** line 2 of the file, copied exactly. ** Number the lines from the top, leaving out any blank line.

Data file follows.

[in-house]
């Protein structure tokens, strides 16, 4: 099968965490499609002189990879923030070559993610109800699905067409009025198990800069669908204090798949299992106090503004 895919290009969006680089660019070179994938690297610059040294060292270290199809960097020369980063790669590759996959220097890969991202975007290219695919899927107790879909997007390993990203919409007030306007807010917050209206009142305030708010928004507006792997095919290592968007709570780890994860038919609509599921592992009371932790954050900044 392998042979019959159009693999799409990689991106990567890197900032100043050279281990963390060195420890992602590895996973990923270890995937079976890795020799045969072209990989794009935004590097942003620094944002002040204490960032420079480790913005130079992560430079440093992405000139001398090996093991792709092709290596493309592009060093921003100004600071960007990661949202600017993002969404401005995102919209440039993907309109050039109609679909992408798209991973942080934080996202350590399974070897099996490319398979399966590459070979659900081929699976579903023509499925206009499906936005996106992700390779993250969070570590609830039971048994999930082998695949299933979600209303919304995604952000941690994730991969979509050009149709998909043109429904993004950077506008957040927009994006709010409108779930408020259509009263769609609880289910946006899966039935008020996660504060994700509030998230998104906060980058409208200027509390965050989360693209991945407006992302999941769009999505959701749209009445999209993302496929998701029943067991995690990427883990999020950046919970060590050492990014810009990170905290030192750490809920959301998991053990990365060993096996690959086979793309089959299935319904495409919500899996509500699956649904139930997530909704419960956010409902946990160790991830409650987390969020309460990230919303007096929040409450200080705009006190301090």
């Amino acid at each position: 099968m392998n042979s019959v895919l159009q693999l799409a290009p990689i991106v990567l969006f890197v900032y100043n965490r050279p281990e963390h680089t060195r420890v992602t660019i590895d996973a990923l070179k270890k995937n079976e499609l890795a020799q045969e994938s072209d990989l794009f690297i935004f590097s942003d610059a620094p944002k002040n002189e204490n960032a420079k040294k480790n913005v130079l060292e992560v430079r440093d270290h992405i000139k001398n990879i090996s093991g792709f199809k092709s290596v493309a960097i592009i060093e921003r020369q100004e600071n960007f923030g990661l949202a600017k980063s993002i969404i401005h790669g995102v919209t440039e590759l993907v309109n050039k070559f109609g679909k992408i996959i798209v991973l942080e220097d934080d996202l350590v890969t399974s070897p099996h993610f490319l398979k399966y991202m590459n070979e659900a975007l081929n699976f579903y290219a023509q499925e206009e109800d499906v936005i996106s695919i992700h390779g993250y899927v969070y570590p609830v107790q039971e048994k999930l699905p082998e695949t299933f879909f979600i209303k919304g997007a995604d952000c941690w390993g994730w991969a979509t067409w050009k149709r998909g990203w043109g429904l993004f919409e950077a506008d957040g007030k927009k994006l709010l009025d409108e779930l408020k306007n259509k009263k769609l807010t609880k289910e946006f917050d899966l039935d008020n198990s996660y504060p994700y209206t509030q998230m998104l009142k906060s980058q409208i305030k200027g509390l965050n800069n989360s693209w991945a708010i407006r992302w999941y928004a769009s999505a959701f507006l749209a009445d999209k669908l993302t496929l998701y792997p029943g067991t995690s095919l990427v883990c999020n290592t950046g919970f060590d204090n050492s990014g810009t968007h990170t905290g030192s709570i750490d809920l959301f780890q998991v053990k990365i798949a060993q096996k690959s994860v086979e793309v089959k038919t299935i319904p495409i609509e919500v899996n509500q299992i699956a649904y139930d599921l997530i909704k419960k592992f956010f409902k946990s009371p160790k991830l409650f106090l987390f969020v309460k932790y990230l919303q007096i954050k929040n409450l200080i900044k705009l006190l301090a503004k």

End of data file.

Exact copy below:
């Protein structure tokens, strides 16, 4: 099968965490499609002189990879923030070559993610109800699905067409009025198990800069669908204090798949299992106090503004 895919290009969006680089660019070179994938690297610059040294060292270290199809960097020369980063790669590759996959220097890969991202975007290219695919899927107790879909997007390993990203919409007030306007807010917050209206009142305030708010928004507006792997095919290592968007709570780890994860038919609509599921592992009371932790954050900044 392998042979019959159009693999799409990689991106990567890197900032100043050279281990963390060195420890992602590895996973990923270890995937079976890795020799045969072209990989794009935004590097942003620094944002002040204490960032420079480790913005130079992560430079440093992405000139001398090996093991792709092709290596493309592009060093921003100004600071960007990661949202600017993002969404401005995102919209440039993907309109050039109609679909992408798209991973942080934080996202350590399974070897099996490319398979399966590459070979659900081929699976579903023509499925206009499906936005996106992700390779993250969070570590609830039971048994999930082998695949299933979600209303919304995604952000941690994730991969979509050009149709998909043109429904993004950077506008957040927009994006709010409108779930408020259509009263769609609880289910946006899966039935008020996660504060994700509030998230998104906060980058409208200027509390965050989360693209991945407006992302999941769009999505959701749209009445999209993302496929998701029943067991995690990427883990999020950046919970060590050492990014810009990170905290030192750490809920959301998991053990990365060993096996690959086979793309089959299935319904495409919500899996509500699956649904139930997530909704419960956010409902946990160790991830409650987390969020309460990230919303007096929040409450200080705009006190301090």